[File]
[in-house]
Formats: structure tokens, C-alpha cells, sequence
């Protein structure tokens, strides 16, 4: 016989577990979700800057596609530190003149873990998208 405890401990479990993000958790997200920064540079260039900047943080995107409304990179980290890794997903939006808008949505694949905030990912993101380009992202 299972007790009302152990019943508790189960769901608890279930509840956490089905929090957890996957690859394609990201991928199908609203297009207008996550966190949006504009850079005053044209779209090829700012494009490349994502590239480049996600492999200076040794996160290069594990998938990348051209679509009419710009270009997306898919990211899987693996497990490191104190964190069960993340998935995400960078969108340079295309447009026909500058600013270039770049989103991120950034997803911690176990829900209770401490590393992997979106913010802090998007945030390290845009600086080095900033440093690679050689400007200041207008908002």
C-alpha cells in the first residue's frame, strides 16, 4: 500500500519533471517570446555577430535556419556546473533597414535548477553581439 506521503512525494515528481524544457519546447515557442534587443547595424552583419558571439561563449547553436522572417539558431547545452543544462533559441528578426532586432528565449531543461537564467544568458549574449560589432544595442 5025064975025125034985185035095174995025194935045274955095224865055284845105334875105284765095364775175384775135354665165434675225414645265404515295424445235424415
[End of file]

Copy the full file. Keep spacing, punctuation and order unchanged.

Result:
[in-house]
Formats: structure tokens, C-alpha cells, sequence
């Protein structure tokens, strides 16, 4: 016989577990979700800057596609530190003149873990998208 405890401990479990993000958790997200920064540079260039900047943080995107409304990179980290890794997903939006808008949505694949905030990912993101380009992202 299972007790009302152990019943508790189960769901608890279930509840956490089905929090957890996957690859394609990201991928199908609203297009207008996550966190949006504009850079005053044209779209090829700012494009490349994502590239480049996600492999200076040794996160290069594990998938990348051209679509009419710009270009997306898919990211899987693996497990490191104190964190069960993340998935995400960078969108340079295309447009026909500058600013270039770049989103991120950034997803911690176990829900209770401490590393992997979106913010802090998007945030390290845009600086080095900033440093690679050689400007200041207008908002």
C-alpha cells in the first residue's frame, strides 16, 4: 500500500519533471517570446555577430535556419556546473533597414535548477553581439 506521503512525494515528481524544457519546447515557442534587443547595424552583419558571439561563449547553436522572417539558431547545452543544462533559441528578426532586432528565449531543461537564467544568458549574449560589432544595442 5025064975025125034985185035095174995025194935045274955095224865055284845105334875105284765095364775175384775135354665165434675225414645265404515295424445235424415